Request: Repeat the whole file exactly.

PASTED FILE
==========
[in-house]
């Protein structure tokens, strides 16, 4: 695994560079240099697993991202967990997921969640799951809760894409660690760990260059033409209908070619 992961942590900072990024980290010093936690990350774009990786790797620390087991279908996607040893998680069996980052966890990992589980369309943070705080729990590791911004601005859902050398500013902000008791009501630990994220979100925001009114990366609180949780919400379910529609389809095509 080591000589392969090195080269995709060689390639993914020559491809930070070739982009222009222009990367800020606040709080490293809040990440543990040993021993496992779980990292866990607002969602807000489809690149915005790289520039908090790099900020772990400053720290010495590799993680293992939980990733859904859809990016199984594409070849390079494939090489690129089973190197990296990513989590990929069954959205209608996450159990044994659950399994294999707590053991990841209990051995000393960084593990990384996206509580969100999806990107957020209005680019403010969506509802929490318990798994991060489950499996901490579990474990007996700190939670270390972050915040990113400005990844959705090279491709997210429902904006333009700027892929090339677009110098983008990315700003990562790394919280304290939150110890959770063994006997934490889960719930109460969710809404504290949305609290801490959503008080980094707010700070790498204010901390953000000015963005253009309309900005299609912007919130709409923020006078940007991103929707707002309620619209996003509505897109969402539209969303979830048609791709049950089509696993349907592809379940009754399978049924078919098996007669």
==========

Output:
[in-house]
């Protein structure tokens, strides 16, 4: 695994560079240099697993991202967990997921969640799951809760894409660690760990260059033409209908070619 992961942590900072990024980290010093936690990350774009990786790797620390087991279908996607040893998680069996980052966890990992589980369309943070705080729990590791911004601005859902050398500013902000008791009501630990994220979100925001009114990366609180949780919400379910529609389809095509 080591000589392969090195080269995709060689390639993914020559491809930070070739982009222009222009990367800020606040709080490293809040990440543990040993021993496992779980990292866990607002969602807000489809690149915005790289520039908090790099900020772990400053720290010495590799993680293992939980990733859904859809990016199984594409070849390079494939090489690129089973190197990296990513989590990929069954959205209608996450159990044994659950399994294999707590053991990841209990051995000393960084593990990384996206509580969100999806990107957020209005680019403010969506509802929490318990798994991060489950499996901490579990474990007996700190939670270390972050915040990113400005990844959705090279491709997210429902904006333009700027892929090339677009110098983008990315700003990562790394919280304290939150110890959770063994006997934490889960719930109460969710809404504290949305609290801490959503008080980094707010700070790498204010901390953000000015963005253009309309900005299609912007919130709409923020006078940007991103929707707002309620619209996003509505897109969402539209969303979830048609791709049950089509696993349907592809379940009754399978049924078919098996007669």